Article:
Instead of reducing the RSS to a simple “news aggregator” that allows some freak geek to catch up daily with 743 websites (sorry scoble! ;o)), i goes exacly in the opposite direction. I don’t see RSS as a one-to-many channel, but instead my bet goes to a massive-one-to-one delivery of personalized messages.

    The message itself could be anything: a feed with personalized recommendations from Amazon, information from his baking account and credit card charges, vehicle maintenance information from his car maker, information extracted from Yahoo Finance with his personal stocks. And, obviously, the good and old plain static content too.

    All these fancy functionalities are currently available from our banks, car markers or favorite bookstores, but the problem is that they all come in different shapes, sizes, colors, forms, frequencies, and usually behind clumsy usernames and passwords. But this is not what the average user wants in the long term. He wants to be able to consolidate everything in a portable manner, accessible through multiple devices and with a consistent interface.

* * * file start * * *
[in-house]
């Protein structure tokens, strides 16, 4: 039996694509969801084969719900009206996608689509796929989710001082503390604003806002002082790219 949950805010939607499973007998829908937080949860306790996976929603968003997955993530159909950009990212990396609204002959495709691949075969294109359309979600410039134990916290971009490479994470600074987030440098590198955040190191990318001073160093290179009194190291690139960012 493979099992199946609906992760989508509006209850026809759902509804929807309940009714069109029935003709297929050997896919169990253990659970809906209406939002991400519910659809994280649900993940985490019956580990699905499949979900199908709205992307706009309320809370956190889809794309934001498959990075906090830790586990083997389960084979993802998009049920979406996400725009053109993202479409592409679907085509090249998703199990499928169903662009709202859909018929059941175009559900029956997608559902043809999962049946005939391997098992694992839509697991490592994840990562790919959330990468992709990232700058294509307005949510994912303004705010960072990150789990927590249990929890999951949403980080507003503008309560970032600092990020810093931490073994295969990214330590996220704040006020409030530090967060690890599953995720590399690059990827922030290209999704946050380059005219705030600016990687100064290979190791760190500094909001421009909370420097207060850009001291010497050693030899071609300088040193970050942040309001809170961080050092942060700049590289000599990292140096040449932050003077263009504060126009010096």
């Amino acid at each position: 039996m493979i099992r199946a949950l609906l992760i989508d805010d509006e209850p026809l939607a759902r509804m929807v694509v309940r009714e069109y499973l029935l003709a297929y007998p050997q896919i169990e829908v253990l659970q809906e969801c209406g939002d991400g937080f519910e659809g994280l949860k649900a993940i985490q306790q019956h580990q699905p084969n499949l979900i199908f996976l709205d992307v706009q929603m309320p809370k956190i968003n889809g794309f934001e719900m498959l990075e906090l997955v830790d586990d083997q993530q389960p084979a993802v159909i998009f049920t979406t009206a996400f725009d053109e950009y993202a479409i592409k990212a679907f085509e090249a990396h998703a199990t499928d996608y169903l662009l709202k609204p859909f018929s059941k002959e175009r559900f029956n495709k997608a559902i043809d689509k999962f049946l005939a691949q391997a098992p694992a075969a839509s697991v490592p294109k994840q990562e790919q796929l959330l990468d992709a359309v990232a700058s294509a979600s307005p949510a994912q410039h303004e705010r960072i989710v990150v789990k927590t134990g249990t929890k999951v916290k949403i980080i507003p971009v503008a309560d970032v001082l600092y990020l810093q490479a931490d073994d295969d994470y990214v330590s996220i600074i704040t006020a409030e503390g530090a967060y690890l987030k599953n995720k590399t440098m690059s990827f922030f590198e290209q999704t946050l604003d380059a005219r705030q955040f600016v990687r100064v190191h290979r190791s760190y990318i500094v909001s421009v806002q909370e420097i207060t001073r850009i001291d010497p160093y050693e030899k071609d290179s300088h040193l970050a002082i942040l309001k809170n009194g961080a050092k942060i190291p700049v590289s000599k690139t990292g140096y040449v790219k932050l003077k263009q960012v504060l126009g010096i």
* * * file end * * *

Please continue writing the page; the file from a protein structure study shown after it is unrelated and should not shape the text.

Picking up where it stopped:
This is exacly where the RSS fits is and allows users to have a single platform to receive all types of messages, and – here’s the best part! – everything under an *open* platform, not tied to a specififc proprietary tool, specific vendors or pre-determined devices.

    In the end of the day, it’s not about THE SITE delivering content; it’s about THE USER receiving the information he/she wants.

    I see a great road for rss. Maybe not in 2006, but certainly in the upcoming years. And I hope by then to be making fun of those who said that having 743 feeds is non-sense… lol.

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  65. I totally agree with scoble on this, but for different reasons.